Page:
• It could that you’re looking to run a competition and give away to your following on YouTube, website or podcast show.
  • You might be putting on your own event which will include a prize give away. This could be tied into getting peoples email addresses to expand your database of people to contact for future events and marketing.
  • You need more DJ equipment to practice and perform with.

The benefit to a company for example Pioneer or Denon needs to be clear. Brands like Denon for example need brand exposure / awareness and that means quantity of peoples eyes on the brand.

Social following. This is why a social following can snowball your income related activities 10 fold. All the effort that you’ve put in to network with people, create a radio podcast show, DJ for free at certain gigs and put on your own events will all start to pay dividends with sponsorship activity.

A social following will give you the social clout in which you can promote your sponsors brands.

Pitch creation. Create a pitch that exposes a win win scenario. How will the sponsorship benefit the brand that you need something from? Explain costs and details to break down logic of how much reach a brand will get through you promoting them.

For example in marketing you can buy 1,000 impressions e.g. on Google AdWords or Facebook. So this model can help with potential pitch data and you can use this process:

  1. highlight the cost of the product or sponsorship cost
  2. divide the cost by the estimated reach or 1,000 impression based upon your following

Breakdown your pitch into sections. Detail your approach logically, explain the win win situation and highlight your future long term plans of how you will both work together. Having a social following and evidence of how you’ve built your following at this point in time does help a lot.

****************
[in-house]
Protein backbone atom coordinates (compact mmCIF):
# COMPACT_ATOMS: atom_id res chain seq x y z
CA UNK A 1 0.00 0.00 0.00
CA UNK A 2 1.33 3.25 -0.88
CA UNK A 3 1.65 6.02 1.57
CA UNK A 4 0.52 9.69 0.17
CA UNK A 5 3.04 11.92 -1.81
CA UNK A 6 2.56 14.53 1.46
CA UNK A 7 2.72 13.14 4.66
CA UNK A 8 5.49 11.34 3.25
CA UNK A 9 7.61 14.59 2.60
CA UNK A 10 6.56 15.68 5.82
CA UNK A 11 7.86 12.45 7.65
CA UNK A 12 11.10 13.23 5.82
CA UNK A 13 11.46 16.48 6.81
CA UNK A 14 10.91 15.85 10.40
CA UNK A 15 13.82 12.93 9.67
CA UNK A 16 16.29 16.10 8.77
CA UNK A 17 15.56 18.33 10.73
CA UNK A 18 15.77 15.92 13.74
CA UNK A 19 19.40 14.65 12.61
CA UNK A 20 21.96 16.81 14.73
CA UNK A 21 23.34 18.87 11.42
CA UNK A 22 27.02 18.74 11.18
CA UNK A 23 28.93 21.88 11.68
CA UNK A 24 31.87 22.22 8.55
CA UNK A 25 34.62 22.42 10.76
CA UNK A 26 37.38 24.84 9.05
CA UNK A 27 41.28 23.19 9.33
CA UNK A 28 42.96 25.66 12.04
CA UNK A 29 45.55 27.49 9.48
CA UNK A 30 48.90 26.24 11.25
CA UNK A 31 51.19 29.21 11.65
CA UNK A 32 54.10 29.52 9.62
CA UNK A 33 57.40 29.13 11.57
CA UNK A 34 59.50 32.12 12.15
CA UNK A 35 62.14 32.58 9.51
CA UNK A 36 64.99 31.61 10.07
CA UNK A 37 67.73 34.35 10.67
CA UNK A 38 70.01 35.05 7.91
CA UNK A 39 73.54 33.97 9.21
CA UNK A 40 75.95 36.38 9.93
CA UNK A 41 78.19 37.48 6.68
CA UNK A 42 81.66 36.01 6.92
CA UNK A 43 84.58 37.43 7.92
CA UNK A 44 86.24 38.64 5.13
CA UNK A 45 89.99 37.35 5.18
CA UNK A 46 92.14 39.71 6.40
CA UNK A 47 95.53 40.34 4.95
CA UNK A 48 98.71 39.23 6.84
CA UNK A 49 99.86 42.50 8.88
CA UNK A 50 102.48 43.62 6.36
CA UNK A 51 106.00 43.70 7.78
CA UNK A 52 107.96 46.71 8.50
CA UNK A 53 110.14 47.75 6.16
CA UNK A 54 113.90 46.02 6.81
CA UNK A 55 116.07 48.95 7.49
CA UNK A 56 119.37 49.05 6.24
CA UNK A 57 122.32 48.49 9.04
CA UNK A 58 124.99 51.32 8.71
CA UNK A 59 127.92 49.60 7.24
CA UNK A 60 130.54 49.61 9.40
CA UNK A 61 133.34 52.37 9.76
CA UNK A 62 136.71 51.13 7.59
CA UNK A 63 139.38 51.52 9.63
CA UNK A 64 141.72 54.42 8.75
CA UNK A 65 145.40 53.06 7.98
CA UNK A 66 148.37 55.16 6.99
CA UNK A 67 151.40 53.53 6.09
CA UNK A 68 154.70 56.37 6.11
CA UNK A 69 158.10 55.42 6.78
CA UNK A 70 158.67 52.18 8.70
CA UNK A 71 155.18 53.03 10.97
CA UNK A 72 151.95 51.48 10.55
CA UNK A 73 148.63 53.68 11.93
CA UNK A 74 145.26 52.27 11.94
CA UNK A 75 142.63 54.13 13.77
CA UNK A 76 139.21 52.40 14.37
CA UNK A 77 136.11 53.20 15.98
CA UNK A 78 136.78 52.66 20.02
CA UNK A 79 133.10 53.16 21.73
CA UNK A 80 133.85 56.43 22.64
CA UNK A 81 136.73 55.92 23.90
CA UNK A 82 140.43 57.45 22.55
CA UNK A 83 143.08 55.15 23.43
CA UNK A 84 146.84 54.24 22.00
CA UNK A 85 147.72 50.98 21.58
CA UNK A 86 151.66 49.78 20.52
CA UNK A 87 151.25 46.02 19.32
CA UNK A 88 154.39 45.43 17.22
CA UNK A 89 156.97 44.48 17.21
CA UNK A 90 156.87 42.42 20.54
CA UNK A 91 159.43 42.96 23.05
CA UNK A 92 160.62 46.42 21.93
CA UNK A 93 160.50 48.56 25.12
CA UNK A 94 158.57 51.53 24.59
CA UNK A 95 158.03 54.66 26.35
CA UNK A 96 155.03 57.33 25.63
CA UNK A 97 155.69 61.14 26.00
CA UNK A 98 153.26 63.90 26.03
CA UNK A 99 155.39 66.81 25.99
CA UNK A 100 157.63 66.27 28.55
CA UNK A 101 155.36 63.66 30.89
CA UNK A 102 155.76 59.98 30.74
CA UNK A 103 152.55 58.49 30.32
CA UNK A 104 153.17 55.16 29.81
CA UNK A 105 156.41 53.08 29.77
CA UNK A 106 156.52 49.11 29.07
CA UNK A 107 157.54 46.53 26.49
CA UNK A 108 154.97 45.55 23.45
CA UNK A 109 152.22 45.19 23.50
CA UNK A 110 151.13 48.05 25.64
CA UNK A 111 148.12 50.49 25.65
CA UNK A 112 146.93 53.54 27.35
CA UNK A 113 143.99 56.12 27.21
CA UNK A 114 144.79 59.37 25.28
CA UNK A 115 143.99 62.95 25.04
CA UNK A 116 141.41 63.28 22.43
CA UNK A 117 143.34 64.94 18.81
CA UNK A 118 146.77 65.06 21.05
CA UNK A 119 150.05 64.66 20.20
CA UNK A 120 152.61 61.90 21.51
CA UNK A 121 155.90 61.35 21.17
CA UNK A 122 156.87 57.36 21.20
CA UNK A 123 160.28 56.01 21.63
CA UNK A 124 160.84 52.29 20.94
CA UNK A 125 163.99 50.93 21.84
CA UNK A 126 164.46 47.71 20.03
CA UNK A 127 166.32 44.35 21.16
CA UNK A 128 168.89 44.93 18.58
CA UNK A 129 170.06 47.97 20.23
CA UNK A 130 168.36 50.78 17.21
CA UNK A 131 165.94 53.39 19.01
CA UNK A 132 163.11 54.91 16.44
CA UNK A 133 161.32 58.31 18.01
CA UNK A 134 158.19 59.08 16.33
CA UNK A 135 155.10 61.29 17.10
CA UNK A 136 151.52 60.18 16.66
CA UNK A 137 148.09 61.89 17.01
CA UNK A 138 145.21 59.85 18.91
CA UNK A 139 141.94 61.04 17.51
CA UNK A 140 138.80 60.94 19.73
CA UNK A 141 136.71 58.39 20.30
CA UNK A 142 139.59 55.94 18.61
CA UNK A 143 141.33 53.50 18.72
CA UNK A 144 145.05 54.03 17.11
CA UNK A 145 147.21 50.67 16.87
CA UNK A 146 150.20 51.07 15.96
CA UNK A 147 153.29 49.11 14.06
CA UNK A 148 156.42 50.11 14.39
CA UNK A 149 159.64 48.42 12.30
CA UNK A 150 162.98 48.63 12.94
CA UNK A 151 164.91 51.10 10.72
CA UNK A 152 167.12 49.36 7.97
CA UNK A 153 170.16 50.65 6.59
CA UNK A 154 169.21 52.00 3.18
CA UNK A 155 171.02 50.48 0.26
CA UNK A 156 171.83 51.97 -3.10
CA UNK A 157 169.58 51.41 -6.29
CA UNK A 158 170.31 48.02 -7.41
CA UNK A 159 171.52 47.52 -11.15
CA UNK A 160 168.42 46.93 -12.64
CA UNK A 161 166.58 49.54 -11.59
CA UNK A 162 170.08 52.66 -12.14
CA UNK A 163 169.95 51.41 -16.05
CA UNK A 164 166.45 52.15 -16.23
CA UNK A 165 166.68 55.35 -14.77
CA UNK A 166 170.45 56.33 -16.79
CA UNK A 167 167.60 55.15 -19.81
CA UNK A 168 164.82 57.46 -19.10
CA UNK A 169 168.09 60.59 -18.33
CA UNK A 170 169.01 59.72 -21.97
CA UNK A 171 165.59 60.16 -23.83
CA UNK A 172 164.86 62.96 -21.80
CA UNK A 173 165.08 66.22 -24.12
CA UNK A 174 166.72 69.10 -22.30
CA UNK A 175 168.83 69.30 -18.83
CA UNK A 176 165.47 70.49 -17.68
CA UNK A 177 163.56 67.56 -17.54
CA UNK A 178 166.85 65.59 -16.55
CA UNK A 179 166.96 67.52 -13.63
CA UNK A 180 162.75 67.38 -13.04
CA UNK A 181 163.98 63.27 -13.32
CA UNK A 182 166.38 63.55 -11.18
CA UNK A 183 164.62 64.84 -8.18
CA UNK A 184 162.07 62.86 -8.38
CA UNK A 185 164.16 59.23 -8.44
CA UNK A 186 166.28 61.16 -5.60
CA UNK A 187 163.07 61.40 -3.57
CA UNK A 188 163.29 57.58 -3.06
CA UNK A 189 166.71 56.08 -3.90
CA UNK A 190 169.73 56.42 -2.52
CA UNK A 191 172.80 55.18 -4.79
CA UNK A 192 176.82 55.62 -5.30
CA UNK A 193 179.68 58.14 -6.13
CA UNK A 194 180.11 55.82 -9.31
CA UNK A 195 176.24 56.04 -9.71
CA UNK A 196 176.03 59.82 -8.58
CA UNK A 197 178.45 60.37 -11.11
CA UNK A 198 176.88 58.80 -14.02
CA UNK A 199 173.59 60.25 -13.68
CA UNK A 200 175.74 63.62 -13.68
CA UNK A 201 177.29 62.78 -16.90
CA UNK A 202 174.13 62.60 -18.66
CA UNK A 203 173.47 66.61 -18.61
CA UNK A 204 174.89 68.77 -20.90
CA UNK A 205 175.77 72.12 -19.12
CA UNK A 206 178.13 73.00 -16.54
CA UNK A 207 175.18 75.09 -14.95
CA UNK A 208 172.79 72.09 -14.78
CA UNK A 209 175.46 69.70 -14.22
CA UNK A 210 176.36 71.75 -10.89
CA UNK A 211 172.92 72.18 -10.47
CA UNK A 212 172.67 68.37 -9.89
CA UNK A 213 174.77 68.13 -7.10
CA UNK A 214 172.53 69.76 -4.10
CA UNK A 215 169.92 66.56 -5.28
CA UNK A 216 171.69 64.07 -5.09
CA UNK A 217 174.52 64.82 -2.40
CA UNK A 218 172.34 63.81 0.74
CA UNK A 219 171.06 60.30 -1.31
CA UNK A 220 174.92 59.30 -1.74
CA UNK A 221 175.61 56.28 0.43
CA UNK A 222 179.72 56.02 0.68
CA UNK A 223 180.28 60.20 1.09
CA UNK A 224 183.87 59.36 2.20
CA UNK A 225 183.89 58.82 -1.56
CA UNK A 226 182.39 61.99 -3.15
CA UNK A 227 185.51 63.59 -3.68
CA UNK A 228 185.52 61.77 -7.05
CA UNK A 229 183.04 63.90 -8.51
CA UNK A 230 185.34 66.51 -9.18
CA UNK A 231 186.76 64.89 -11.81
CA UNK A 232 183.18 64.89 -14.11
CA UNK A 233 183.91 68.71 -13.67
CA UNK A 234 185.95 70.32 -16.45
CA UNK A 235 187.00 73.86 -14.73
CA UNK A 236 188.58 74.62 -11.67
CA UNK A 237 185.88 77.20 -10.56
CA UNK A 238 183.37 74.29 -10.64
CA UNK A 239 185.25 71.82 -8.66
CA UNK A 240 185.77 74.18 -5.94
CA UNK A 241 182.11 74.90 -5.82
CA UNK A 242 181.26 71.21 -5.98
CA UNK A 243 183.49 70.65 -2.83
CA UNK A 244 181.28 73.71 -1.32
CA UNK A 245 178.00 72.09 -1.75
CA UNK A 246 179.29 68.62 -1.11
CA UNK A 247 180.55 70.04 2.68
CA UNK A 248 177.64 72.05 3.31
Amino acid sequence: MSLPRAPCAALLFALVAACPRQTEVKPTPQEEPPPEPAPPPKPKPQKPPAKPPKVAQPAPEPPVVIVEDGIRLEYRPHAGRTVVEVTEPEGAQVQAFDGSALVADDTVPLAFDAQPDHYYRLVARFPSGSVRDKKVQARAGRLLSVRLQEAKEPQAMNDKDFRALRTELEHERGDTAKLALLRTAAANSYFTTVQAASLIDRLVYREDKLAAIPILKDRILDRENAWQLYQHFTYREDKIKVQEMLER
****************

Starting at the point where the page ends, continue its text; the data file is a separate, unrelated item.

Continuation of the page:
Research & contact people. Start by building a list of contacts through research online. Be polite, find the right time in which you can contact them. Following the pitch that you’ve created and convert those brands into sponsors. This process is really a numbers game, so keep going and don’t give up. Remember to always keep working on building up your research of contacts and social following.

Become a DJ Teacher

You have two options here:

Firstly you can look to work for an existing music school that offers DJ courses.

Working for a music school teaching DJing can be done easily if you’re adept at DJing. There are a lot of schools in London and other big cities that offer these courses. So if you can showcase your skills there’s a good chance you can work for a DJ school.

DJ courses cost around £250-£750 depending on the course structure and skill level involved. Of course you will be on a wage so won’t get a direct cut of the money, unless otherwise agreed.

The other option is to create your own DJ course online.

A great option to make some more money, estimated around £500-£2,000 per month. This option is way more profitable in my opinion however requires a lot more effort input from the beginning until it’s really popular and whether your brand is known by a large amount of people.

Become a Radio DJ

Taking a training course in radio DJ presenting is a logical step and will give you the grounding for getting going. Pointblank has been a training course provider for radio DJs for quite some time now so it’s worth checking out their courses.

My advice is to get some practice presenting on radio along side training by getting onto a low level local radio show, online radio show or podcast. There’s some benefit to this as it will allow you to build up confidence presenting live or onto a recording.

One thing in the past that I’ve found useful to get some practice is to contact bigger radio shows such as KISS or Radio1xtra to see if they are running any new talent type radio slots. I had the opportunity a couple of times to get involved with KISS FM in Australia by contacting their website and got a lunchtime DJ slot.